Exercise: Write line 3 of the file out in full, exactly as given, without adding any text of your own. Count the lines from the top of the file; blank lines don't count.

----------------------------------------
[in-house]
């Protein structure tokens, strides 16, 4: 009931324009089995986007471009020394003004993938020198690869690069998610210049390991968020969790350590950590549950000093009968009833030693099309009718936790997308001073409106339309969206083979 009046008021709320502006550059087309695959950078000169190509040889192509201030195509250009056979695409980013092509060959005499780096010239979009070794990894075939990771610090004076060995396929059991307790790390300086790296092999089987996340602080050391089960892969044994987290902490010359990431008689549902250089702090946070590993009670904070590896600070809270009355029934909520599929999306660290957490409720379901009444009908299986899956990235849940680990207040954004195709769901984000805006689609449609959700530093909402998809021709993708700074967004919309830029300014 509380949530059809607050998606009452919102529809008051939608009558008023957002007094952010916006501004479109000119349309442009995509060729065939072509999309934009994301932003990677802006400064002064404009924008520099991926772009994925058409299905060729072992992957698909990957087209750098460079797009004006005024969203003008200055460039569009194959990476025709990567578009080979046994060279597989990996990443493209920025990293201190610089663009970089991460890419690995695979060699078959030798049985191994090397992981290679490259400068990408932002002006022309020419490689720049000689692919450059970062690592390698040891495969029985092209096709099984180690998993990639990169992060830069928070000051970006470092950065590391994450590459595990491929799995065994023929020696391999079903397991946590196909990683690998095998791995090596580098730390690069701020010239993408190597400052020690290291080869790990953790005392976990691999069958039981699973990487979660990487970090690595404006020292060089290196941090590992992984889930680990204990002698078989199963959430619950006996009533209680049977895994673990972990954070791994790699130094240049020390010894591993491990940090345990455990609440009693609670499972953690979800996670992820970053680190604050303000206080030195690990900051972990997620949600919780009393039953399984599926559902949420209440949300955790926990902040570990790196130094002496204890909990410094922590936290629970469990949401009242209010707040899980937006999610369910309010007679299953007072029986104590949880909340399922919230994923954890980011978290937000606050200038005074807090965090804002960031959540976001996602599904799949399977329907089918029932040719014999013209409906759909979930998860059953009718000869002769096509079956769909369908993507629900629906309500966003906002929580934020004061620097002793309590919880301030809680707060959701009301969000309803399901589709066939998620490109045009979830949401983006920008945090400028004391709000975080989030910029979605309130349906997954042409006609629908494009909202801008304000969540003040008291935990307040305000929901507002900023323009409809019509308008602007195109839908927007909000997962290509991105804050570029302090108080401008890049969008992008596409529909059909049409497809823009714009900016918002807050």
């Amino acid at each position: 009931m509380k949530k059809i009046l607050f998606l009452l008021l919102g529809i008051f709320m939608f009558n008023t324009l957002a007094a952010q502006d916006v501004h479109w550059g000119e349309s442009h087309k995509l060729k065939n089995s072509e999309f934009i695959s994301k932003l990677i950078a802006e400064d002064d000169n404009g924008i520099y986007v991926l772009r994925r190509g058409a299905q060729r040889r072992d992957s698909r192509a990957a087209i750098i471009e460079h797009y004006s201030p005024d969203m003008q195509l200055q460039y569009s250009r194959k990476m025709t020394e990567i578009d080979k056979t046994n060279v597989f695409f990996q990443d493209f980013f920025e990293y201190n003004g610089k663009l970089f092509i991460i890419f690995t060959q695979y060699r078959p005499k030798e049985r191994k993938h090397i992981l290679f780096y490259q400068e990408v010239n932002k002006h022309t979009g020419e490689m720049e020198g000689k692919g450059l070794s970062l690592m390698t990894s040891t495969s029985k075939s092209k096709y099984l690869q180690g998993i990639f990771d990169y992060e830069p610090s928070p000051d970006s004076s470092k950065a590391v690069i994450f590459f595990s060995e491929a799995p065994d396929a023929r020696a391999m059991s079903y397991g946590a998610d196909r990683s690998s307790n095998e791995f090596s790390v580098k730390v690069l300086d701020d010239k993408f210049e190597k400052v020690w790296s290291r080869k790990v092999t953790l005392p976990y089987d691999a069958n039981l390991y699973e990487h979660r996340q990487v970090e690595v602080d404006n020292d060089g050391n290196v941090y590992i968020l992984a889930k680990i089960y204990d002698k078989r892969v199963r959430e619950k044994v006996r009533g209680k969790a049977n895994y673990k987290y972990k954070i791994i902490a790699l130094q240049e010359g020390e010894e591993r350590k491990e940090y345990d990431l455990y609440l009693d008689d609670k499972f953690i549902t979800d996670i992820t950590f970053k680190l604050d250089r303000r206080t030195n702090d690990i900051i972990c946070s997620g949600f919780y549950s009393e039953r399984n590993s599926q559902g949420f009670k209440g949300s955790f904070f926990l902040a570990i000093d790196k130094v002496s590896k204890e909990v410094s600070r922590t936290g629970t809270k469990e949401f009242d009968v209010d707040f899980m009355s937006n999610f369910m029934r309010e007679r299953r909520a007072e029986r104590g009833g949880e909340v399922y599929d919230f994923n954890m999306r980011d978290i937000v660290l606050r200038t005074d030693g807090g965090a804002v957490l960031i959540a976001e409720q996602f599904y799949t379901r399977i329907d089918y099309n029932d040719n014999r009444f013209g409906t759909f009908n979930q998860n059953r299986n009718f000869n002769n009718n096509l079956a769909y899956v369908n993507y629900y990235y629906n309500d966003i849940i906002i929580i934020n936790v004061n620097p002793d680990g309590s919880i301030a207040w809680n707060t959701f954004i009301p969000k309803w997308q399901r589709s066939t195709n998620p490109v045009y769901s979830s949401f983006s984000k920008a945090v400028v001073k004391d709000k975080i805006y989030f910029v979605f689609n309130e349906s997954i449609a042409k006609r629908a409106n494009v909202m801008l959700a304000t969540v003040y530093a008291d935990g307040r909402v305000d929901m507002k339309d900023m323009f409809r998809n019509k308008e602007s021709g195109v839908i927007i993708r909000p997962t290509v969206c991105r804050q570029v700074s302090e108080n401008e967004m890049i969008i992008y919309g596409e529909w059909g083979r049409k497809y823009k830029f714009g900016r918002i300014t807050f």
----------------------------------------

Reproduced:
């Amino acid at each position: 009931m509380k949530k059809i009046l607050f998606l009452l008021l919102g529809i008051f709320m939608f009558n008023t324009l957002a007094a952010q502006d916006v501004h479109w550059g000119e349309s442009h087309k995509l060729k065939n089995s072509e999309f934009i695959s994301k932003l990677i950078a802006e400064d002064d000169n404009g924008i520099y986007v991926l772009r994925r190509g058409a299905q060729r040889r072992d992957s698909r192509a990957a087209i750098i471009e460079h797009y004006s201030p005024d969203m003008q195509l200055q460039y569009s250009r194959k990476m025709t020394e990567i578009d080979k056979t046994n060279v597989f695409f990996q990443d493209f980013f920025e990293y201190n003004g610089k663009l970089f092509i991460i890419f690995t060959q695979y060699r078959p005499k030798e049985r191994k993938h090397i992981l290679f780096y490259q400068e990408v010239n932002k002006h022309t979009g020419e490689m720049e020198g000689k692919g450059l070794s970062l690592m390698t990894s040891t495969s029985k075939s092209k096709y099984l690869q180690g998993i990639f990771d990169y992060e830069p610090s928070p000051d970006s004076s470092k950065a590391v690069i994450f590459f595990s060995e491929a799995p065994d396929a023929r020696a391999m059991s079903y397991g946590a998610d196909r990683s690998s307790n095998e791995f090596s790390v580098k730390v690069l300086d701020d010239k993408f210049e190597k400052v020690w790296s290291r080869k790990v092999t953790l005392p976990y089987d691999a069958n039981l390991y699973e990487h979660r996340q990487v970090e690595v602080d404006n020292d060089g050391n290196v941090y590992i968020l992984a889930k680990i089960y204990d002698k078989r892969v199963r959430e619950k044994v006996r009533g209680k969790a049977n895994y673990k987290y972990k954070i791994i902490a790699l130094q240049e010359g020390e010894e591993r350590k491990e940090y345990d990431l455990y609440l009693d008689d609670k499972f953690i549902t979800d996670i992820t950590f970053k680190l604050d250089r303000r206080t030195n702090d690990i900051i972990c946070s997620g949600f919780y549950s009393e039953r399984n590993s599926q559902g949420f009670k209440g949300s955790f904070f926990l902040a570990i000093d790196k130094v002496s590896k204890e909990v410094s600070r922590t936290g629970t809270k469990e949401f009242d009968v209010d707040f899980m009355s937006n999610f369910m029934r309010e007679r299953r909520a007072e029986r104590g009833g949880e909340v399922y599929d919230f994923n954890m999306r980011d978290i937000v660290l606050r200038t005074d030693g807090g965090a804002v957490l960031i959540a976001e409720q996602f599904y799949t379901r399977i329907d089918y099309n029932d040719n014999r009444f013209g409906t759909f009908n979930q998860n059953r299986n009718f000869n002769n009718n096509l079956a769909y899956v369908n993507y629900y990235y629906n309500d966003i849940i906002i929580i934020n936790v004061n620097p002793d680990g309590s919880i301030a207040w809680n707060t959701f954004i009301p969000k309803w997308q399901r589709s066939t195709n998620p490109v045009y769901s979830s949401f983006s984000k920008a945090v400028v001073k004391d709000k975080i805006y989030f910029v979605f689609n309130e349906s997954i449609a042409k006609r629908a409106n494009v909202m801008l959700a304000t969540v003040y530093a008291d935990g307040r909402v305000d929901m507002k339309d900023m323009f409809r998809n019509k308008e602007s021709g195109v839908i927007i993708r909000p997962t290509v969206c991105r804050q570029v700074s302090e108080n401008e967004m890049i969008i992008y919309g596409e529909w059909g083979r049409k497809y823009k830029f714009g900016r918002i300014t807050f």